On Wednesday, April 7, 2021, the New York Legislature reached an agreement with Governor Andrew Cuomo for the fiscal year 2021-2022 state budget. The agreed-upon budget package includes a number of revenue raisers, such as higher personal income tax rates for individuals earning over $1 million annually and an increase in the corporate franchise tax rate. The budget legislation also includes a “Pass-Through Entity Tax,” designed as a workaround for the federal $10,000 limitation on the deductibility of state and local taxes (the SALT cap), which was enacted as part of the federal 2017 legislation known as the Tax Cuts and Jobs Act (the TCJA).
The Pass-Through Entity Tax is an entity-level tax that eligible partnerships and New York S corporations can elect to pay on their taxable income for taxable years of the partnership or S corporation beginning after Dec. 31, 2020.(1) Direct partners and shareholders of electing businesses receive a credit against their New York State personal income tax liability for their share of the entity-level tax paid.(2) Any excess credit is refundable.(3) In computing their taxable income for New York State personal income tax purposes, the credit is added back to a partner’s or shareholder’s income. Thus, from a New York State personal income tax perspective, the net effect of the Pass-Through Entity Tax should be approximately the same as if the election to pay the tax were not made (see example below).
The major difference, however, is that the Pass-Through Entity Tax is designed to be deductible for federal income tax purposes. Soon after the TCJA imposed the SALT cap, states began to consider possible workarounds that would restore some or all of the benefit of the state and local tax deduction. On Nov. 9, 2020, the IRS issued Notice 2020-75 (the Notice), announcing its intention to issue regulations that would approve of one such workaround. The Notice explains that an amount paid by a partnership or S corporation to a state (or subdivision thereof) to satisfy its income tax liability is deductible in computing the entity’s federal taxable income, and that such payments are not taken into account in applying the SALT cap to any partner or shareholder of such an entity. Moreover, this treatment does not depend on whether the tax is deductible or creditable, or if a tax benefit is otherwise available, to the partners or shareholders of an electing entity. Taxpayers are entitled to rely on the Notice until proposed regulations are issued addressing the same topic.
The Pass-Through Entity Tax is imposed for each taxable year on the taxable income of every electing partnership and S corporation at the following marginal rates:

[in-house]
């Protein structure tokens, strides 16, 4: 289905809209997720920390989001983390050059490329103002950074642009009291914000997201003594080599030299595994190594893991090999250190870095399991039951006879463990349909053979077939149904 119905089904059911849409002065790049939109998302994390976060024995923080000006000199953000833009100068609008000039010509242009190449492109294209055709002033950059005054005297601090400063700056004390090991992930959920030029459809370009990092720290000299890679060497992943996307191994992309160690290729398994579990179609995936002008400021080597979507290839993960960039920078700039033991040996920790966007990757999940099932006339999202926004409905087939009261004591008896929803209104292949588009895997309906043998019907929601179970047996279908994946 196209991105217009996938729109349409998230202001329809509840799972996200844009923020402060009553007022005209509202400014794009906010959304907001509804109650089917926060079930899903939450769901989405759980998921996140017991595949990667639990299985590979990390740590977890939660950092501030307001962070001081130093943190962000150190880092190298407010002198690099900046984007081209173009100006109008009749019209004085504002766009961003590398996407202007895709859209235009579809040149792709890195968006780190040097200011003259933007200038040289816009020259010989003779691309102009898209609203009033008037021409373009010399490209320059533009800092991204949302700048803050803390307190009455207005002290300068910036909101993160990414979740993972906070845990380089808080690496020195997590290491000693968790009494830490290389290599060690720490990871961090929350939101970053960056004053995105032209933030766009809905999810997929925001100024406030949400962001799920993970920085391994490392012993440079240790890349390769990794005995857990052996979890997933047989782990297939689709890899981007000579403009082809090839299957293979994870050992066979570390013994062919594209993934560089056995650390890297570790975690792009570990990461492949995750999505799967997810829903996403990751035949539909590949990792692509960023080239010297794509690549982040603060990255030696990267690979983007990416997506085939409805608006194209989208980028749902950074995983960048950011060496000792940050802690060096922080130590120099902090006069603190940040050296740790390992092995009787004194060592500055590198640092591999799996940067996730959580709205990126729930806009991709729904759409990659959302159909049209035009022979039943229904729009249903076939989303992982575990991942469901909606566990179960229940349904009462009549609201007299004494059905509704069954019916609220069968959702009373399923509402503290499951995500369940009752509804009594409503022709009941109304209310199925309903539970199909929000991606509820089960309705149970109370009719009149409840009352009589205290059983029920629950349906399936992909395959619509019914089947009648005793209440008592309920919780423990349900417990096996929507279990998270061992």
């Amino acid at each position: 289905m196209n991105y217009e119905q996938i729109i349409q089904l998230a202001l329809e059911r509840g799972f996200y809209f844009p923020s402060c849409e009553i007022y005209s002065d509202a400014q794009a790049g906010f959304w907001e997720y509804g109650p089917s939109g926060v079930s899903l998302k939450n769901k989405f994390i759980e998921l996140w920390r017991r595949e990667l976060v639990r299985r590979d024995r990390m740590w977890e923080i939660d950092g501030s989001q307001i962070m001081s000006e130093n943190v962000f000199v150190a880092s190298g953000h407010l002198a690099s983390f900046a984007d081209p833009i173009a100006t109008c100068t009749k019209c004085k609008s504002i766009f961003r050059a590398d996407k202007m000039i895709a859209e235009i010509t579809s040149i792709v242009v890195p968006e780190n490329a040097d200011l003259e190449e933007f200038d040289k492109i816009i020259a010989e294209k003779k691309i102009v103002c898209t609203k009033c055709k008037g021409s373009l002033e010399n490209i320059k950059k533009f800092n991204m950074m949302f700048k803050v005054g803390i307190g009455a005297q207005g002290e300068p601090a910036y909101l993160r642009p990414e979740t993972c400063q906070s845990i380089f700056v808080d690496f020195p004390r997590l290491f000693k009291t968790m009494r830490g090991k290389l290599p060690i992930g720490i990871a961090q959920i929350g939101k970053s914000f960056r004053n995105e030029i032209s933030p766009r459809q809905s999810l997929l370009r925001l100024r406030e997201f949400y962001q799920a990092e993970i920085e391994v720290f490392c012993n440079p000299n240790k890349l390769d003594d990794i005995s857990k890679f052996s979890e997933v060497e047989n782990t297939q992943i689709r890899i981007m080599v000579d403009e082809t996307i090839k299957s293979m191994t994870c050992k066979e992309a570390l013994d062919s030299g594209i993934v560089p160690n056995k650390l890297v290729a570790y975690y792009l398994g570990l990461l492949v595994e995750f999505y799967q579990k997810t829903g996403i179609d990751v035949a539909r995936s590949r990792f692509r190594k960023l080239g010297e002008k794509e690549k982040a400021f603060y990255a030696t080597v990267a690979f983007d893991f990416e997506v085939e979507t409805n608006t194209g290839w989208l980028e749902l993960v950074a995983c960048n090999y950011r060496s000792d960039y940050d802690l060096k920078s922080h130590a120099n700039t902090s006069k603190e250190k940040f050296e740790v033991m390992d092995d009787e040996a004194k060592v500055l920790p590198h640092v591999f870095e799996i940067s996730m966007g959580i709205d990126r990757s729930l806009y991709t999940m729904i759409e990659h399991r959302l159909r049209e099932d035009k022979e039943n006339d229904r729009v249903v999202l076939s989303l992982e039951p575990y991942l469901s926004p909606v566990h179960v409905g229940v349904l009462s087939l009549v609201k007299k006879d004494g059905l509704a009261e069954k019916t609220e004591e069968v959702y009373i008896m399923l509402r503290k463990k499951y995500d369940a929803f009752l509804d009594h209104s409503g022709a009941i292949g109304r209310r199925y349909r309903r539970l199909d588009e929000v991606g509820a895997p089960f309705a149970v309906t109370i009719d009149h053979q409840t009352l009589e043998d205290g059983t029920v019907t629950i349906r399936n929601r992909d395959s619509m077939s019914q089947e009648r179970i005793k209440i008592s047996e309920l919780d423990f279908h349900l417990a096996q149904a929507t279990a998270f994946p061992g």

A partnership with two partners elects to pay the Pass-Through Entity Tax for calendar year 2022. The partnership has $2 million of income, on which it pays $137,000 of Pass-Through Entity Tax. Each partner’s distributive share of partnership income is $931,500 for federal income tax purposes ($1 million less a deduction of $68,500 of Pass-Through Entity Tax). Each partner receives a credit under New York tax law of $68,500, and this amount is included in each partner’s New York adjusted gross income. Thus, each partner has $1,000,000 of partnership income for New York tax purposes, on which they each pay New York State personal income tax at a rate of 6.85% (assuming no deductions or other modifications), or $68,500. Each partner would receive a credit of $68,500, resulting in no additional tax due.
Election and Payment
The election is made annually and must be made by the due date of the first estimated payment of the tax, and once made is irrevocable for the calendar year. An electing partnership or S corporation must pay the Pass-Through Entity Tax in four equal installments on March 15, June 15, September 15 and December 15 in the calendar year prior to the due date of the required return. Returns for the Pass-Through Entity Tax must be filed on or before March 15 following the close of the taxable year.
For calendar year 2021, the election to pay the Pass-Through Entity Tax must be made by Oct. 15, 2021, and an electing entity is not required to make estimated payments for taxable year 2021. Partners, members or shareholders of electing entities should make estimated payments for 2021 as required by the personal income tax as though not entitled to the credit for the Pass-Through Entity Tax for such year.